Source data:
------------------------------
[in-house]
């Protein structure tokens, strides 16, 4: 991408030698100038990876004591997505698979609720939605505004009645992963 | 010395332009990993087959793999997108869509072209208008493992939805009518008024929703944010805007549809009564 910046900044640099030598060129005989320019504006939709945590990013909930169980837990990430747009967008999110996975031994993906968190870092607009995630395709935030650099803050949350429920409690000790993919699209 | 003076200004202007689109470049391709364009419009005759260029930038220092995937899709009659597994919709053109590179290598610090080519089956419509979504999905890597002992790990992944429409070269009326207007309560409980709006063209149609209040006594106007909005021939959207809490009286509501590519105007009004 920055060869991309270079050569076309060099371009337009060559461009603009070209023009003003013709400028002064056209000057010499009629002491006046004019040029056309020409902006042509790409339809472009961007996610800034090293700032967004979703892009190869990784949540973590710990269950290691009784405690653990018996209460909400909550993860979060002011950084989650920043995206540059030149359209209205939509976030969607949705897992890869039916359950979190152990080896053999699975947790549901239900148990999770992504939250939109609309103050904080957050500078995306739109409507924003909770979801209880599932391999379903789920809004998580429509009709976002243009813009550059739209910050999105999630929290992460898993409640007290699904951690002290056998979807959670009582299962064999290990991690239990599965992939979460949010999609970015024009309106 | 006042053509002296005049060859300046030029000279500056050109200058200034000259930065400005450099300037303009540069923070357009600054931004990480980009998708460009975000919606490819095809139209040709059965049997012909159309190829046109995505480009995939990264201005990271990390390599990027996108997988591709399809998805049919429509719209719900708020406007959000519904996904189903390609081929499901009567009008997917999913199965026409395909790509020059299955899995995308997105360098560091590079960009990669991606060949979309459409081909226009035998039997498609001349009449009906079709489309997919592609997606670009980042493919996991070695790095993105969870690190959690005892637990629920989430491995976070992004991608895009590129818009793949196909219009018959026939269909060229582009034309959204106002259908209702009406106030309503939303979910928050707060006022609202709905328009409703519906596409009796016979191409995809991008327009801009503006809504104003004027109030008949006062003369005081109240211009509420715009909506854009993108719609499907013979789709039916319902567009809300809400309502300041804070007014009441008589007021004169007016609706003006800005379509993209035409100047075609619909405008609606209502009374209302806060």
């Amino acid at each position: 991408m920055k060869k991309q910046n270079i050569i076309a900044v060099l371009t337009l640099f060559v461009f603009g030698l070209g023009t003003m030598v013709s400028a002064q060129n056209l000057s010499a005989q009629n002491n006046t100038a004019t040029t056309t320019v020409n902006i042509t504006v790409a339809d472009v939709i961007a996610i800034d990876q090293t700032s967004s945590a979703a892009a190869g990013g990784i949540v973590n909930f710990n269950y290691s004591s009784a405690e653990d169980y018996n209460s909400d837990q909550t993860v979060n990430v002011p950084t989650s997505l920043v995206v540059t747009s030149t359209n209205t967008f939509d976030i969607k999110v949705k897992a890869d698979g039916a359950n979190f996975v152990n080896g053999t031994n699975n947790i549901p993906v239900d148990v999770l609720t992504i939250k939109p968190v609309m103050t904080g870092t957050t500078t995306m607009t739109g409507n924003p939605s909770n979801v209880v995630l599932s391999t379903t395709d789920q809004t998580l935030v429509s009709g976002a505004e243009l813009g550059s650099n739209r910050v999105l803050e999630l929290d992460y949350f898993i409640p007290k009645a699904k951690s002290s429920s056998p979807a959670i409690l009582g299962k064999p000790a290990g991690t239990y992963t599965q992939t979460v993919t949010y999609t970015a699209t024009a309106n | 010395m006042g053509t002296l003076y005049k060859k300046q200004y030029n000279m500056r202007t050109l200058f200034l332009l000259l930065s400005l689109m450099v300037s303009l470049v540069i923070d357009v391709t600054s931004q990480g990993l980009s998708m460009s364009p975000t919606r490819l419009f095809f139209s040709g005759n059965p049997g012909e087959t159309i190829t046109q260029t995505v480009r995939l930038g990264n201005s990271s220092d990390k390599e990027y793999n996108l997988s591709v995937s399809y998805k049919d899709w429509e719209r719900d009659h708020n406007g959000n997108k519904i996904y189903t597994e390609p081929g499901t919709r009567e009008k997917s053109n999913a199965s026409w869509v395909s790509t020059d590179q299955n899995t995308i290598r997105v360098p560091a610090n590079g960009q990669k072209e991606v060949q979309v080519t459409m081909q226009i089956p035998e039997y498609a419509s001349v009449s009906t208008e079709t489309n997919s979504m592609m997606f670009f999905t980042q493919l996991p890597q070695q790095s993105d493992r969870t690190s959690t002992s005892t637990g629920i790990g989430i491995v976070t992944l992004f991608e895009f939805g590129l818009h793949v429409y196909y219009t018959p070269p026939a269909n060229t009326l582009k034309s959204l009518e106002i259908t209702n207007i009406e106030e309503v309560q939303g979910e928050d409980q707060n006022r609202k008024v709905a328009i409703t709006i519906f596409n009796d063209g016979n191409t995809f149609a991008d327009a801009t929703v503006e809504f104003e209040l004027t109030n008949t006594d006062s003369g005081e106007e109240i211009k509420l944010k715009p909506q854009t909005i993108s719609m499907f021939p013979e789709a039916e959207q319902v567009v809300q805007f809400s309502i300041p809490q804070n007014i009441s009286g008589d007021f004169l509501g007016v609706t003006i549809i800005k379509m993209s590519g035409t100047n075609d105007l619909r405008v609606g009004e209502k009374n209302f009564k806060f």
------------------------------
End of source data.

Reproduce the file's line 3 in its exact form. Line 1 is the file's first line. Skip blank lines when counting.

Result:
């Amino acid at each position: 991408m920055k060869k991309q910046n270079i050569i076309a900044v060099l371009t337009l640099f060559v461009f603009g030698l070209g023009t003003m030598v013709s400028a002064q060129n056209l000057s010499a005989q009629n002491n006046t100038a004019t040029t056309t320019v020409n902006i042509t504006v790409a339809d472009v939709i961007a996610i800034d990876q090293t700032s967004s945590a979703a892009a190869g990013g990784i949540v973590n909930f710990n269950y290691s004591s009784a405690e653990d169980y018996n209460s909400d837990q909550t993860v979060n990430v002011p950084t989650s997505l920043v995206v540059t747009s030149t359209n209205t967008f939509d976030i969607k999110v949705k897992a890869d698979g039916a359950n979190f996975v152990n080896g053999t031994n699975n947790i549901p993906v239900d148990v999770l609720t992504i939250k939109p968190v609309m103050t904080g870092t957050t500078t995306m607009t739109g409507n924003p939605s909770n979801v209880v995630l599932s391999t379903t395709d789920q809004t998580l935030v429509s009709g976002a505004e243009l813009g550059s650099n739209r910050v999105l803050e999630l929290d992460y949350f898993i409640p007290k009645a699904k951690s002290s429920s056998p979807a959670i409690l009582g299962k064999p000790a290990g991690t239990y992963t599965q992939t979460v993919t949010y999609t970015a699209t024009a309106n | 010395m006042g053509t002296l003076y005049k060859k300046q200004y030029n000279m500056r202007t050109l200058f200034l332009l000259l930065s400005l689109m450099v300037s303009l470049v540069i923070d357009v391709t600054s931004q990480g990993l980009s998708m460009s364009p975000t919606r490819l419009f095809f139209s040709g005759n059965p049997g012909e087959t159309i190829t046109q260029t995505v480009r995939l930038g990264n201005s990271s220092d990390k390599e990027y793999n996108l997988s591709v995937s399809y998805k049919d899709w429509e719209r719900d009659h708020n406007g959000n997108k519904i996904y189903t597994e390609p081929g499901t919709r009567e009008k997917s053109n999913a199965s026409w869509v395909s790509t020059d590179q299955n899995t995308i290598r997105v360098p560091a610090n590079g960009q990669k072209e991606v060949q979309v080519t459409m081909q226009i089956p035998e039997y498609a419509s001349v009449s009906t208008e079709t489309n997919s979504m592609m997606f670009f999905t980042q493919l996991p890597q070695q790095s993105d493992r969870t690190s959690t002992s005892t637990g629920i790990g989430i491995v976070t992944l992004f991608e895009f939805g590129l818009h793949v429409y196909y219009t018959p070269p026939a269909n060229t009326l582009k034309s959204l009518e106002i259908t209702n207007i009406e106030e309503v309560q939303g979910e928050d409980q707060n006022r609202k008024v709905a328009i409703t709006i519906f596409n009796d063209g016979n191409t995809f149609a991008d327009a801009t929703v503006e809504f104003e209040l004027t109030n008949t006594d006062s003369g005081e106007e109240i211009k509420l944010k715009p909506q854009t909005i993108s719609m499907f021939p013979e789709a039916e959207q319902v567009v809300q805007f809400s309502i300041p809490q804070n007014i009441s009286g008589d007021f004169l509501g007016v609706t003006i549809i800005k379509m993209s590519g035409t100047n075609d105007l619909r405008v609606g009004e209502k009374n209302f009564k806060f």